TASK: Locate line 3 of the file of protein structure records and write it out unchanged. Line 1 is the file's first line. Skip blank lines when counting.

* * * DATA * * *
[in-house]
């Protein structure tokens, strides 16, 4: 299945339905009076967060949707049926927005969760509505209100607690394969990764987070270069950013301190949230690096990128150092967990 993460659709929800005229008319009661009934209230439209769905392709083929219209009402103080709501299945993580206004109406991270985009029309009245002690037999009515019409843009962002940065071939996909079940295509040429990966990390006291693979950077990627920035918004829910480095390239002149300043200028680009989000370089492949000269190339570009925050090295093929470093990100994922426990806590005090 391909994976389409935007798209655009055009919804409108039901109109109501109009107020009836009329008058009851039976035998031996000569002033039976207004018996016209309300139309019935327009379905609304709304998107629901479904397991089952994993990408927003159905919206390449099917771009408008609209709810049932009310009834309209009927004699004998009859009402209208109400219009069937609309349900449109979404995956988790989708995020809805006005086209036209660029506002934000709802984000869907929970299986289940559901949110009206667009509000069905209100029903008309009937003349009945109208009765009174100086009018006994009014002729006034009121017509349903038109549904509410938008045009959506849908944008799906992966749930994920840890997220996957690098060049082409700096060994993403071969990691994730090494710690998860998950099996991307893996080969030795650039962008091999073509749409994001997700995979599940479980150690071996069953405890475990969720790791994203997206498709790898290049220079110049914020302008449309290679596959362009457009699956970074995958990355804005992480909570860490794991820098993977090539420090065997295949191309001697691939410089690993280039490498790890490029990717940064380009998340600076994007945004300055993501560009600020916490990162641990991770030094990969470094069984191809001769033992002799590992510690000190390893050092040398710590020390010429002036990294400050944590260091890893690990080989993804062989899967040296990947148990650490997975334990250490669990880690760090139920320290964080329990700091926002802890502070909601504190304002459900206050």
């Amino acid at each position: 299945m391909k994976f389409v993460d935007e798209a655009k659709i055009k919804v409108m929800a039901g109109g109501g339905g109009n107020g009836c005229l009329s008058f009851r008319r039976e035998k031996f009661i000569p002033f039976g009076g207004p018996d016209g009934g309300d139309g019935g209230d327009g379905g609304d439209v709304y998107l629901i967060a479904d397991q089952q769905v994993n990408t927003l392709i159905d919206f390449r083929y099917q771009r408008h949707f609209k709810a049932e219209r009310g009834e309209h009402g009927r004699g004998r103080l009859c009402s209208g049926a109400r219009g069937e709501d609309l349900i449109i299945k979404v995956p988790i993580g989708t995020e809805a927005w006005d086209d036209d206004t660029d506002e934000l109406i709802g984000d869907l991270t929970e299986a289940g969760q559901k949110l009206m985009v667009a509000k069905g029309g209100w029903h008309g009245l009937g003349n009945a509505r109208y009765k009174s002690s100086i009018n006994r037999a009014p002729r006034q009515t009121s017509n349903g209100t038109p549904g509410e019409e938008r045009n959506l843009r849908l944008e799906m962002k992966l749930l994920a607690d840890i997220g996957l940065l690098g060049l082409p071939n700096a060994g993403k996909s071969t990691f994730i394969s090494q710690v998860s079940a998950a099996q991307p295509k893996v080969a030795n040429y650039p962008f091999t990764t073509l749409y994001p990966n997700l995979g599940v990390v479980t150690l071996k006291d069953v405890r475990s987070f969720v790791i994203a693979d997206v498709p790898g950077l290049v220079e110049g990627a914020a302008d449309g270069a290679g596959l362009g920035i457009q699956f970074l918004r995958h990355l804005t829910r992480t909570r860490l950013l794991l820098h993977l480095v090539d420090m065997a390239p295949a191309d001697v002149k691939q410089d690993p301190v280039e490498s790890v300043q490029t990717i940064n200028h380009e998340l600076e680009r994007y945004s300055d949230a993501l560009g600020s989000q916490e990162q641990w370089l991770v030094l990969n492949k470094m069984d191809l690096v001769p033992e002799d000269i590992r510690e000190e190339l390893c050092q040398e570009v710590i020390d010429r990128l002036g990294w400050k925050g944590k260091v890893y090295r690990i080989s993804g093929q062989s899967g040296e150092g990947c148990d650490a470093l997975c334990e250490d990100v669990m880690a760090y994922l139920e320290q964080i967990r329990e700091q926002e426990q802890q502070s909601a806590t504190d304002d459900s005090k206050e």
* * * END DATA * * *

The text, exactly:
């Amino acid at each position: 299945m391909k994976f389409v993460d935007e798209a655009k659709i055009k919804v409108m929800a039901g109109g109501g339905g109009n107020g009836c005229l009329s008058f009851r008319r039976e035998k031996f009661i000569p002033f039976g009076g207004p018996d016209g009934g309300d139309g019935g209230d327009g379905g609304d439209v709304y998107l629901i967060a479904d397991q089952q769905v994993n990408t927003l392709i159905d919206f390449r083929y099917q771009r408008h949707f609209k709810a049932e219209r009310g009834e309209h009402g009927r004699g004998r103080l009859c009402s209208g049926a109400r219009g069937e709501d609309l349900i449109i299945k979404v995956p988790i993580g989708t995020e809805a927005w006005d086209d036209d206004t660029d506002e934000l109406i709802g984000d869907l991270t929970e299986a289940g969760q559901k949110l009206m985009v667009a509000k069905g029309g209100w029903h008309g009245l009937g003349n009945a509505r109208y009765k009174s002690s100086i009018n006994r037999a009014p002729r006034q009515t009121s017509n349903g209100t038109p549904g509410e019409e938008r045009n959506l843009r849908l944008e799906m962002k992966l749930l994920a607690d840890i997220g996957l940065l690098g060049l082409p071939n700096a060994g993403k996909s071969t990691f994730i394969s090494q710690v998860s079940a998950a099996q991307p295509k893996v080969a030795n040429y650039p962008f091999t990764t073509l749409y994001p990966n997700l995979g599940v990390v479980t150690l071996k006291d069953v405890r475990s987070f969720v790791i994203a693979d997206v498709p790898g950077l290049v220079e110049g990627a914020a302008d449309g270069a290679g596959l362009g920035i457009q699956f970074l918004r995958h990355l804005t829910r992480t909570r860490l950013l794991l820098h993977l480095v090539d420090m065997a390239p295949a191309d001697v002149k691939q410089d690993p301190v280039e490498s790890v300043q490029t990717i940064n200028h380009e998340l600076e680009r994007y945004s300055d949230a993501l560009g600020s989000q916490e990162q641990w370089l991770v030094l990969n492949k470094m069984d191809l690096v001769p033992e002799d000269i590992r510690e000190e190339l390893c050092q040398e570009v710590i020390d010429r990128l002036g990294w400050k925050g944590k260091v890893y090295r690990i080989s993804g093929q062989s899967g040296e150092g990947c148990d650490a470093l997975c334990e250490d990100v669990m880690a760090y994922l139920e320290q964080i967990r329990e700091q926002e426990q802890q502070s909601a806590t504190d304002d459900s005090k206050e």